Sherry Leedy Contemporary Art has been an institution in the Crossroads Arts District for three decades. Since its doors opened in 1985, galleries have come and gone, and the Kansas City arts scene has changed drastically, but Sherry Leedy has remained and has been a driving force in revitalizing the Crossroads neighborhood, too. In addition to regular exhibitions of work in ceramics, photography, painting, glass and mixed media, Sherry Leedy Contemporary Art offers an inventory of fine artwork and consulting services. Both director and curator of the gallery, Leedy works with everyone from the first-time art buyer to experienced private collectors and national museums—but she doesn’t do it alone. Stop by the gallery sometime and you’ll find a dedicated canine companion at her side (or at least close by): True Good, a multi-generational Australian labradoodle. Spaces sat down with Leedy recently to talk about the gallery, its work and its four-legged “employee.”
Kansas City Spaces: How did True come to “work” at the gallery?
Sherry Leedy: True is actually my second gallery dog. My first gallery dog was my Wheaten terrier, Sam, who passed away about four years ago when he was almost 14. After he died, I began looking for a new dog. I researched breeds and temperaments. I was also looking for a dog that didn’t shed. Wheaten terriers don’t shed, and I got kind of spoiled with that. I eventually settled on an Australian labradoodle and found a breeder in Hesston, Kansas. When the puppies were born, my daughter and I went to pick one out. All the puppies were so adorable! We got it down to two puppies and couldn’t decide between them. The breeder raised the puppies in the house, so we were in the kitchen at the time. She had treats out and asked all the dogs to sit before they got a treat. True sat immediately, and so we decided, “That’s the guy for us!”
And that was pretty much it. He’s been at the gallery ever since. It was always the plan that he would be with me all the time. He comes to work every day. In fact, all you have to do is say “Do you want to go to work,” and he’s ready. He’s way more enthusiastic about it than I am! He greets everybody that comes in and barks at dogs that walk by on the sidewalk—all the normal dog stuff. Usually when we do a show, we have him do his pick—whatever he likes the best—and have him go over and lie down by the piece and snap a photo.
KCS: How did you settle on the name True?
SL: I live in Union Hill, and sometimes I walk by the cemetery over there. There’s a great tombstone from the 1800s with the name True Good. I thought, that is such a fabulous name: what kind of character would someone be with that name? And I thought there’s no better name for a dog, because what could be more true than a dog? When he does something bad though, we call him Too Bad.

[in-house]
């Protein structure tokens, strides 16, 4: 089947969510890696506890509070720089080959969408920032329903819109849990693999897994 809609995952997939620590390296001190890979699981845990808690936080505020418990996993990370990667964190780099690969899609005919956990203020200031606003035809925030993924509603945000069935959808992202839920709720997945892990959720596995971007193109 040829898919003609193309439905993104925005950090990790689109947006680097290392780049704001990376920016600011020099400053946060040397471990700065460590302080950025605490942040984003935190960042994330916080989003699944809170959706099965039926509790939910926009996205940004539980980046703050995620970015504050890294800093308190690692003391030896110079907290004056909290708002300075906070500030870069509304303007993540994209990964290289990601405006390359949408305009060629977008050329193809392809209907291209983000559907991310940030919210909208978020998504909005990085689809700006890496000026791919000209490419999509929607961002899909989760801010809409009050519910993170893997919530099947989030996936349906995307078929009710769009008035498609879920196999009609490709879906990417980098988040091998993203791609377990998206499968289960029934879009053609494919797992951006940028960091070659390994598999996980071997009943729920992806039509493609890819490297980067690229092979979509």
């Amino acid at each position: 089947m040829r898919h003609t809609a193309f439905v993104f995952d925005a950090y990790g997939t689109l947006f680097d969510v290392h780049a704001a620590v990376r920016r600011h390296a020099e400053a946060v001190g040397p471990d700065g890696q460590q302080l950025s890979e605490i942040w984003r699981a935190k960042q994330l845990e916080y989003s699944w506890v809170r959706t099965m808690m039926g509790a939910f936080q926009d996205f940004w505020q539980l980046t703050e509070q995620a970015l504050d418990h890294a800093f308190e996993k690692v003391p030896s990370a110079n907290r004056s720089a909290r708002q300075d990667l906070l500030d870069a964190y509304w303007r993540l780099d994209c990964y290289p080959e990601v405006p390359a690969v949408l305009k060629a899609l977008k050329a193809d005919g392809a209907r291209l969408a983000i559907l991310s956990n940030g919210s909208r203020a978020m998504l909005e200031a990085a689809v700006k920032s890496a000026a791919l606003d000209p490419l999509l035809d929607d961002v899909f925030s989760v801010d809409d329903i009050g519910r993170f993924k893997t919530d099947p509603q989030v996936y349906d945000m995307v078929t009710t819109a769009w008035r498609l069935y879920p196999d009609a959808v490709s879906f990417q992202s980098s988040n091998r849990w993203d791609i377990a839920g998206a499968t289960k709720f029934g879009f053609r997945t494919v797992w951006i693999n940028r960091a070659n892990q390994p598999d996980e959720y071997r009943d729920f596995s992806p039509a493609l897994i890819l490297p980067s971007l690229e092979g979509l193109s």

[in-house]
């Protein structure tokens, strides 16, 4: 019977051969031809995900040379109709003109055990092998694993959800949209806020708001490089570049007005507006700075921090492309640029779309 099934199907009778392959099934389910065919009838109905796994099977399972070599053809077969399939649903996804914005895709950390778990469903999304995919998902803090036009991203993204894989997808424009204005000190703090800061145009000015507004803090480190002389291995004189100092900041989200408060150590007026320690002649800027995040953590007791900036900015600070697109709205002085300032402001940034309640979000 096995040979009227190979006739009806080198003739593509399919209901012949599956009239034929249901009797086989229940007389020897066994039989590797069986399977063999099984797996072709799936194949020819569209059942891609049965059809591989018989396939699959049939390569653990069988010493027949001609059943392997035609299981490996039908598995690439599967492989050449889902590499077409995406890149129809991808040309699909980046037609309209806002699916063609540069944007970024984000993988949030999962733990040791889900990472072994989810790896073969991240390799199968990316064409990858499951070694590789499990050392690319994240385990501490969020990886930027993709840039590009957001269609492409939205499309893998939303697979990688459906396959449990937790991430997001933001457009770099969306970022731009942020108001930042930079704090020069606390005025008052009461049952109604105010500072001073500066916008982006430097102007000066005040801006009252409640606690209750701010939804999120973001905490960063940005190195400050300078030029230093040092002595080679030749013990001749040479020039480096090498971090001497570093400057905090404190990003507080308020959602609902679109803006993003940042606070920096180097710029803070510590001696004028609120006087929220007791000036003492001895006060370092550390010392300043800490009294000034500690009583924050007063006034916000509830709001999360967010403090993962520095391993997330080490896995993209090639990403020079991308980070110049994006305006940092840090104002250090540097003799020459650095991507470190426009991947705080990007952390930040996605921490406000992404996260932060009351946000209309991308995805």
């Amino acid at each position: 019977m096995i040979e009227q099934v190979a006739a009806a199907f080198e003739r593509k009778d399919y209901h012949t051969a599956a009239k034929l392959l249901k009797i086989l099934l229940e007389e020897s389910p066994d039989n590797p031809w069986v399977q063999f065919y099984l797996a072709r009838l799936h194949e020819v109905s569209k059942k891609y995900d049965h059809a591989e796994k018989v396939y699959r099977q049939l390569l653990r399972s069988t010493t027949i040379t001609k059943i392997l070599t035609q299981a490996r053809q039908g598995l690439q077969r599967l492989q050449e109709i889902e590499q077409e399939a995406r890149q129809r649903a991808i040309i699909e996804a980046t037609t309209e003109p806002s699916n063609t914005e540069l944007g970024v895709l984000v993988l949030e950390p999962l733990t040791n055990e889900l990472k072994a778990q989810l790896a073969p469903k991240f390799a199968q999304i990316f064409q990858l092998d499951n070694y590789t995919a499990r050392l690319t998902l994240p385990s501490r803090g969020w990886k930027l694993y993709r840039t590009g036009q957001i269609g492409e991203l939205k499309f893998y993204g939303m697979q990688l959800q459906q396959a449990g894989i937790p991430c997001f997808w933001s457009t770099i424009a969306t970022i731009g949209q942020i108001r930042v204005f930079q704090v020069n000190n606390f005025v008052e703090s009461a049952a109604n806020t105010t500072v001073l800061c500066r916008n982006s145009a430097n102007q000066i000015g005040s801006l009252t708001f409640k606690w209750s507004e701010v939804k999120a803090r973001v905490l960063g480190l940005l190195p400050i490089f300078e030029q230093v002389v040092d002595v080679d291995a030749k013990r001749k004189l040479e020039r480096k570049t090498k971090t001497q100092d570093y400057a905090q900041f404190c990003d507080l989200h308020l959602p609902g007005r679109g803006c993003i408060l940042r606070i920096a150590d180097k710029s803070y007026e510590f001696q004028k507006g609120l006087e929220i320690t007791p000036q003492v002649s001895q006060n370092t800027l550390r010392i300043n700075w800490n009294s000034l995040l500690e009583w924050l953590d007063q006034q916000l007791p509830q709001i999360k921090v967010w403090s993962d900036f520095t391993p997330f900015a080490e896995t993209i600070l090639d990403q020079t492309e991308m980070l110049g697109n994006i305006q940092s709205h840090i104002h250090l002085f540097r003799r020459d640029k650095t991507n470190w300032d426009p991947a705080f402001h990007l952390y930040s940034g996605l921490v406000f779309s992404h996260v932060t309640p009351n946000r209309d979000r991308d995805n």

KCS: When would be a good time to visit True. Any exhibitions coming up?
SL: We’re doing a big ceramic invitational called the Once and Future New Now. We have over 20 artists, both from our region and nationally in this exhibition. It’s sort of a look at what’s going on right now from both people who have been in the field for a long time to up-and-coming artists. The show opens on February 5 and will run through March 19. It will coincide with a big national ceramics conference that will happen in Kansas City in March. We’ll also do an opening in March that we’re calling the Red Hot Shop, which is going to be an exhibit of more modestly priced ceramics, in connection with the conference.
KCS: Your gallery has been an institution in Kansas City for going on three decades now. How have you seen the arts scene in Kansas City change since you opened? What sets your gallery apart from others?
SL: We’ve been in business for a long time. We were the first art gallery in the Crossroads, and we’ve been pretty instrumental in the growth of the neighborhood and developing this part of town. We started out incorporating artists that are nationally and regionally known, as well as artists that are based here in Kansas City. And what has traditionally been called crafts, like ceramics and photography, that’s become more commonplace as time has gone on, but that is something we did from the very beginning. I’m also an artist, and at the time I started the gallery there were very few artists involved in running galleries. That too has developed and changed over time. Pretty much everything has changed: galleries have come and gone, the Charlotte Street Foundation happened. Really everything has changed. It’s a much more lively and dynamic arts scene than it’s ever been.